But “The ability of the government to tax the population depends on the credibility of the government and the productive capacity of the economy. …. So faith in money is, in reality, faith in the government that guarantees it. That in turn requires faith in the future productive capacity of the economy. As the productive capacity of any economy ultimately comes from the work of people, we could therefore say that faith in money is faith in people, both those now on the earth and those who will inhabit it in future. The “magic money tree” is made of people, not banks.”
Having suggested that money can go on trees because commercial and central banks can create it out of thin air, Graeber goes on with little or no criticism to endorse the Keynesian views expressed in Skidelsky’s new book. “Accordingly, one of the most significant books to come out of the UK in recent years would have to be Robert Skidelsky’s Money and Government: The Past and Future of Economics.”
Greaber mentions that “Skidelsky is best known as the author of the definitive, three-volume biography of John Maynard Keynes, and has for the last three decades sat in the House of Lords as Baron of Tilton, affiliated at different times with a variety of political parties, and sometimes none at all. During the early Blair years, he was a Conservative, and even served as opposition spokesman on economic matters in the upper chamber; currently he’s a cross-bench independent, broadly aligned with left Labour. In other words, he follows his own flag. Usually, it’s an interesting flag.” You’d think that history might make him more cautious about his praise for Skidelsky. Indeed, as I have shown in several other posts, Skidelsky aims to find ways the save capitalism from itself by adopting Keynesian theory and policies.
Graeber recognises that “Keynes himself was staunchly anti-Communist, but largely because he felt that capitalism was more likely to drive rapid technological advance that would largely eliminate the need for material labor. He wished for full employment not because he thought work was good, but because he ultimately wished to do away with work, envisioning a society in which technology would render human labor obsolete.” But Keynes was not just anti-communist because he wanted and expected a leisure not a work society under capitalism. He went much further than that. Just read pp94-98 of my book, Marx 200.
The point is that capitalism is not just a ‘money economy’ as Keynesians, and it seems Graeber, think. It is a money-making economy. You can print money indefinitely, but you cannot turn it into value under capitalism without the exploitation of human labour, or as Coppola would put it, without using ‘the productive capacity of the economy’. But production, profit and exploitation do not appear in Keynesian analysis, nor in Skidelsky and Graeber’s critique of the mainstream. And yet this is at the heart of capitalism and explains the failure of both neoclassical and Keynesian economics to predict or explain crises under capitalism.
Money theories of crises have one thing in common. They ignore or deny the law of value, namely that all the things that we need or use in society are the product of human labour power and under a capitalist economy where production is for profit (ie for money over the costs of production), not need, then money represents the socially necessary labour time expended.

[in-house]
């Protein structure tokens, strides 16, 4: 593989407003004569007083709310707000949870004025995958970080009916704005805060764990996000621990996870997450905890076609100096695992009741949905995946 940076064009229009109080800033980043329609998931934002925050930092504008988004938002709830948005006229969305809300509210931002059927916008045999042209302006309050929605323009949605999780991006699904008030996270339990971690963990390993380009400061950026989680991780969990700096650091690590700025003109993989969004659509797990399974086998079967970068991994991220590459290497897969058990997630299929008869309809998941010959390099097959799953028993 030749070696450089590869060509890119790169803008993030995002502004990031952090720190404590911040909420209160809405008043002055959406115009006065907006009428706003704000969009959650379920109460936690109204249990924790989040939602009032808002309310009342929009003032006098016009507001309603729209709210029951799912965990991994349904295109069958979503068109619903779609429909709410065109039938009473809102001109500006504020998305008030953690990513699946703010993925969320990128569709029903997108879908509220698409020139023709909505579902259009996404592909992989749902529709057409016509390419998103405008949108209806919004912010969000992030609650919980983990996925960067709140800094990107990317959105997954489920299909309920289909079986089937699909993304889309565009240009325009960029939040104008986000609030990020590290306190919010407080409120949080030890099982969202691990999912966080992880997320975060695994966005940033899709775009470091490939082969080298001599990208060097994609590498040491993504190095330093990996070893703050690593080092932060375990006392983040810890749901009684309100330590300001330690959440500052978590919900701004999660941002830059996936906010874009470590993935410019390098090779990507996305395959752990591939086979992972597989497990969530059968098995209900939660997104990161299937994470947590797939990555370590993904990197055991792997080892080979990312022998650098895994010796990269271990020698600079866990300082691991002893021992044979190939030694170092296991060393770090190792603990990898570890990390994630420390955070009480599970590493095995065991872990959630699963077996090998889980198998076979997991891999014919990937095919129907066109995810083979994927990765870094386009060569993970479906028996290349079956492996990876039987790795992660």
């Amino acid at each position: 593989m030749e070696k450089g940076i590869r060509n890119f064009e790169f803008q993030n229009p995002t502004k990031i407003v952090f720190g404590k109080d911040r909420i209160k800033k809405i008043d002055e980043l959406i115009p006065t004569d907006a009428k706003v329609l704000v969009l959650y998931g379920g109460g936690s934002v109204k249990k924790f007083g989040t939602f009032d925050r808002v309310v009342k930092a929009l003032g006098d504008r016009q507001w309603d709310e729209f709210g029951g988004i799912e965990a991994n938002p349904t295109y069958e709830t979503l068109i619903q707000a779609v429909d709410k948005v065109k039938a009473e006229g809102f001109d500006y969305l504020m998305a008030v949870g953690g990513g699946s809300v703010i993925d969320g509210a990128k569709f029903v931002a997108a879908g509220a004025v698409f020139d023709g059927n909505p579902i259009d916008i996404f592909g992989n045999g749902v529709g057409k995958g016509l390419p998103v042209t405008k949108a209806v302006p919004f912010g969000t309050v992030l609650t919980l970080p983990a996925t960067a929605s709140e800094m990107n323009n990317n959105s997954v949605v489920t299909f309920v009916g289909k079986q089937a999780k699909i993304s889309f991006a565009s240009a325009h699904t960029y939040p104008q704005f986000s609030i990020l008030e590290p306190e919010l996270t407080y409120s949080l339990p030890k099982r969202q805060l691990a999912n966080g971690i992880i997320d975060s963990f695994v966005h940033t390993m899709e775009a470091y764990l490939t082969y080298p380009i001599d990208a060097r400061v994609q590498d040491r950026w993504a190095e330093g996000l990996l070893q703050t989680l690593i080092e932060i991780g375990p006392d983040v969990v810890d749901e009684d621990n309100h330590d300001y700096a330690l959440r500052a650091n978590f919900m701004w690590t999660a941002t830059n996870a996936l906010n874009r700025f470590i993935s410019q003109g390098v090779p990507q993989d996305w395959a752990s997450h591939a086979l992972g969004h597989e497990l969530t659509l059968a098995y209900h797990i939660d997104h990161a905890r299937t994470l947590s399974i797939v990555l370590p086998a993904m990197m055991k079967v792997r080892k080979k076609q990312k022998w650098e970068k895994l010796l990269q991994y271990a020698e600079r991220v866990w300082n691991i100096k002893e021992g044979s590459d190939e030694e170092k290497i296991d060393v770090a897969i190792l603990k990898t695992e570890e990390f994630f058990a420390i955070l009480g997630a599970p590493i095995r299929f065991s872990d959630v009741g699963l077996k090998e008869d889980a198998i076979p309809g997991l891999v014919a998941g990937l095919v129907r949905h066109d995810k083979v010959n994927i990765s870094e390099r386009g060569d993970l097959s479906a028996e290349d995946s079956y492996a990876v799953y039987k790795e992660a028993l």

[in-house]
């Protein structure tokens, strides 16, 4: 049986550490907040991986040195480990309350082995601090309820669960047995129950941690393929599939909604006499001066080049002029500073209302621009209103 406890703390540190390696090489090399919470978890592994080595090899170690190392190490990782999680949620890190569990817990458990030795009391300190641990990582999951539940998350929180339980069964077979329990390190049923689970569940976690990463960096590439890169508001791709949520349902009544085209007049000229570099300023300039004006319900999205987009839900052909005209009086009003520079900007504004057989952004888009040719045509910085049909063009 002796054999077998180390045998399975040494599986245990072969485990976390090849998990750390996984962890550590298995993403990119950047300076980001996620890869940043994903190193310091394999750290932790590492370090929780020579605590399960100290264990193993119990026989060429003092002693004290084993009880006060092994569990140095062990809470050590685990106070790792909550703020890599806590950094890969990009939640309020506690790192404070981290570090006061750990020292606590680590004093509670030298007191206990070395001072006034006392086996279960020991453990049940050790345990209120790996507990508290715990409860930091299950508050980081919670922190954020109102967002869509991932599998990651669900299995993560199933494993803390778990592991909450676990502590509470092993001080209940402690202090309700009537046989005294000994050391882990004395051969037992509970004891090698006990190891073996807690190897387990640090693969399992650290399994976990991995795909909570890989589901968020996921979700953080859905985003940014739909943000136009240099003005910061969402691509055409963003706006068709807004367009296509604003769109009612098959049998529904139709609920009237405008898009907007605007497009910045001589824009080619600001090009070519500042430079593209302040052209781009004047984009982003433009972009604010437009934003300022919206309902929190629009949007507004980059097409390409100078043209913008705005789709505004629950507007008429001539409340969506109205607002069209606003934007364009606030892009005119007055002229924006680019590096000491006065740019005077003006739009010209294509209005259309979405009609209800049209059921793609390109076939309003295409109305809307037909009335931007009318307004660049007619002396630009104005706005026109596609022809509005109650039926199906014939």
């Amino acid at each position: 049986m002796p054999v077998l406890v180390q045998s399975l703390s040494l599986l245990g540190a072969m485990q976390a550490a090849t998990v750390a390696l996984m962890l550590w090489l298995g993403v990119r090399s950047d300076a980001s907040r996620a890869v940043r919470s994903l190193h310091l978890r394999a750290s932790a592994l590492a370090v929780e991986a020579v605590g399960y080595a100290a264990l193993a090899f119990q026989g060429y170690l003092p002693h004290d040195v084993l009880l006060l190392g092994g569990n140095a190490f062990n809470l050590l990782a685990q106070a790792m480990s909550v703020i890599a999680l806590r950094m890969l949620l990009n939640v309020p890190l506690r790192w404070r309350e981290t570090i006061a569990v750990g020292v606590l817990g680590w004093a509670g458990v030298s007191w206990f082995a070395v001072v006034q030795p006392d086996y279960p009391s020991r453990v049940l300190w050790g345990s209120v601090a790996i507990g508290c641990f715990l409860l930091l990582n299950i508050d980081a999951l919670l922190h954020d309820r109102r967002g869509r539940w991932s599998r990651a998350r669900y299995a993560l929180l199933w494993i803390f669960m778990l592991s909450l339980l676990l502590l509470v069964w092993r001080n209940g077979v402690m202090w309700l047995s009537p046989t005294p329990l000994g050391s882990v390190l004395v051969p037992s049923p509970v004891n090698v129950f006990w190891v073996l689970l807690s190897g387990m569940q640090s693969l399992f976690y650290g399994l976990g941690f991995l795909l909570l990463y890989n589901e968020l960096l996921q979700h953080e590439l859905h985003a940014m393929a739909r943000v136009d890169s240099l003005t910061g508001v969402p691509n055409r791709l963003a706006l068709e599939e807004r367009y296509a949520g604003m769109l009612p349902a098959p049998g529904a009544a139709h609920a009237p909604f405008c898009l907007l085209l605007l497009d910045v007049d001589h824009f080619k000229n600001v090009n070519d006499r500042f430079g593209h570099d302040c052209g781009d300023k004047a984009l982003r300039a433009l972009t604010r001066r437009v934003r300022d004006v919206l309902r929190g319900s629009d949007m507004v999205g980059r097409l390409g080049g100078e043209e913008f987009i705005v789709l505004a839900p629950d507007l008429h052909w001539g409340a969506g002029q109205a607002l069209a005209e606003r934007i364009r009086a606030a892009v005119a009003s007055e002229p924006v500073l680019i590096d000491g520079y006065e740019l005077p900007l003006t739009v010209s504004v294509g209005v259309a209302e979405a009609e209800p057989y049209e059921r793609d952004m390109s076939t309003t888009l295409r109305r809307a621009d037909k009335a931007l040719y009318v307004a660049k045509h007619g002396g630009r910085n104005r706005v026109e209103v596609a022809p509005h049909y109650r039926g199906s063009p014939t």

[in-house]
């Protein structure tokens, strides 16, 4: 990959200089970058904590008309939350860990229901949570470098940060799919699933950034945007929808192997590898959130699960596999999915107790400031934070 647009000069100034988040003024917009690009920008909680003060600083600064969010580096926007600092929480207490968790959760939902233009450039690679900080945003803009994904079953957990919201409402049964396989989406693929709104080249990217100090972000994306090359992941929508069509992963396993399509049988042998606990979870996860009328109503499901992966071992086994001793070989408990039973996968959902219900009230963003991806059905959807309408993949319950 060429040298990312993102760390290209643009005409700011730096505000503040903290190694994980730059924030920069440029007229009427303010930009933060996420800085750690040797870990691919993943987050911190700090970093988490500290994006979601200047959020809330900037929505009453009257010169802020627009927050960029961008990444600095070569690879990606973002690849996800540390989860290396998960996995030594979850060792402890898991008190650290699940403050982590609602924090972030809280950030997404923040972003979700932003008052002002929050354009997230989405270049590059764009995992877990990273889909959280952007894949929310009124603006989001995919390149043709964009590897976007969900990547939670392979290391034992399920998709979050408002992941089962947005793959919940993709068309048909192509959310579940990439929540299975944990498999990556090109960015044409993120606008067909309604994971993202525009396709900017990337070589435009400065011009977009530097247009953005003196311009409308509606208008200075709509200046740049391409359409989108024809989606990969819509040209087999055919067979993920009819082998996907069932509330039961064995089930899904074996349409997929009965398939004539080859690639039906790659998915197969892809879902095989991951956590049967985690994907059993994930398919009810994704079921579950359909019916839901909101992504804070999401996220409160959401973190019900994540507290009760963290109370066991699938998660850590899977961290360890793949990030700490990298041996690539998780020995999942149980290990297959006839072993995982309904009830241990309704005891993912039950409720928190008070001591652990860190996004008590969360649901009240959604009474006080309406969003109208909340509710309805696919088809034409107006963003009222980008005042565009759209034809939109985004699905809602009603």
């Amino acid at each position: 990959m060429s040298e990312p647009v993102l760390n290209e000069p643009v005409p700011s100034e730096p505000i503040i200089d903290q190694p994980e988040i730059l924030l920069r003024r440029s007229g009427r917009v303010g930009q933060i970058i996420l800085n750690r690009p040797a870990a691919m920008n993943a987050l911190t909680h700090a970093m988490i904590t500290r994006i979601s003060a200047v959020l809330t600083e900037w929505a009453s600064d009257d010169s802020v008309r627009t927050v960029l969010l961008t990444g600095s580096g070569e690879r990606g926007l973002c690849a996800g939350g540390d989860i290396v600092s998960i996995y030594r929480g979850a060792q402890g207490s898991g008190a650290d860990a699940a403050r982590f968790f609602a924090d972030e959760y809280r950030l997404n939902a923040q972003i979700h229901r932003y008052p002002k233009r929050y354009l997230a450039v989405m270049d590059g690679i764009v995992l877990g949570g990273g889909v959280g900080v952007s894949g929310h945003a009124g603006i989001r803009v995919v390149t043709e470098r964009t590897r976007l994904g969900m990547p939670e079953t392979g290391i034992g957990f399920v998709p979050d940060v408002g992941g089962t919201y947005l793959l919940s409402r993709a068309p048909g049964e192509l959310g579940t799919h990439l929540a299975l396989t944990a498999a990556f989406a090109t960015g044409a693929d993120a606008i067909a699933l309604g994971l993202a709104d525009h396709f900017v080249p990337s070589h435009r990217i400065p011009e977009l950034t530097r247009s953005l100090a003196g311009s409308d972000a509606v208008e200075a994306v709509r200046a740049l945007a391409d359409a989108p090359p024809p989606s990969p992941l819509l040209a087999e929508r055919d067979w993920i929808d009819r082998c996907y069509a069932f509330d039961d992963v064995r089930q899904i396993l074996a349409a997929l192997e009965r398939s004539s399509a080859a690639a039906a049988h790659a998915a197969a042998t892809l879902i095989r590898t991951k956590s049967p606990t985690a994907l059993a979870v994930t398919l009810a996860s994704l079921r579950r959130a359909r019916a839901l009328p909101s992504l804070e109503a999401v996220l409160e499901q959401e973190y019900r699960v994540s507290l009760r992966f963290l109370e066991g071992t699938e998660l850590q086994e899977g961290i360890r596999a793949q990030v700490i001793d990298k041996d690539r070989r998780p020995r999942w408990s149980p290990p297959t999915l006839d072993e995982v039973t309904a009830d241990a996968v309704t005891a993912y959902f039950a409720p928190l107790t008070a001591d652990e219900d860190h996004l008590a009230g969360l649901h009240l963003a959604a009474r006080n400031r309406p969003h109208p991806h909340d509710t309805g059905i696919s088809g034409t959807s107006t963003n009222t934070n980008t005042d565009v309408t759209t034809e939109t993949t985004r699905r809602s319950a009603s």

But it is a fetish to think that money is something that is outside and separate from value. Graeber appears to have this money fetish. With the money fetish, money replaces value, rather than representing it. Graeber sees money as both causing crises and also as solving them! He ignores the origin and role of profit. Indeed, his main work sees debt not exploitation as all that is wrong with capitalism. As Mike Biggs explains, for Graeber: “The story of the origins of capitalism, then, is not the story of the gradual destruction of traditional communities by the impersonal power of the market. It is, rather, the story of how an economy of credit was converted into an economy of interest; of the gradual transformation of moral networks by the intrusion of the impersonal — and often vindictive — power of the state. And that is Graeber’s explanation for the rise of capitalism. Evil: the root of all money.” Or perhaps, debt is the root of all evil, not exploitation of the many by the few.
In his review, Graeber raises some key questions for modern economic theory. “The problem of how to determine the optimal distribution of work and resources to create high levels of economic growth is simply not the same problem we are now facing: i.e., how to deal with increasing technological productivity, decreasing real demand for labor, and the effective management of care work, without also destroying the Earth. This demands a different science.” Really, Marxist political economy would beg to differ. The rise of technology to replace labour and the rapacious destruction of the planet by the drive for profit under capitalism are precisely the issues that the Marx’s laws of value and profitability address and explain.
Instead, Graeber looks to a “new viable science” that “will either have to draw on the accumulated knowledge of feminism, behavioral economics, psychology, and even anthropology to come up with theories based on how people actually behave, or once again embrace the notion of emergent levels of complexity—or, most likely, both.” Sure, the contributions of various disciplines in social sciences are necessary, but again that is what the historical materialism of Marx’s political economy draws upon, not the fetishes of modern monetary theory or Keynesian ‘animal spirits’.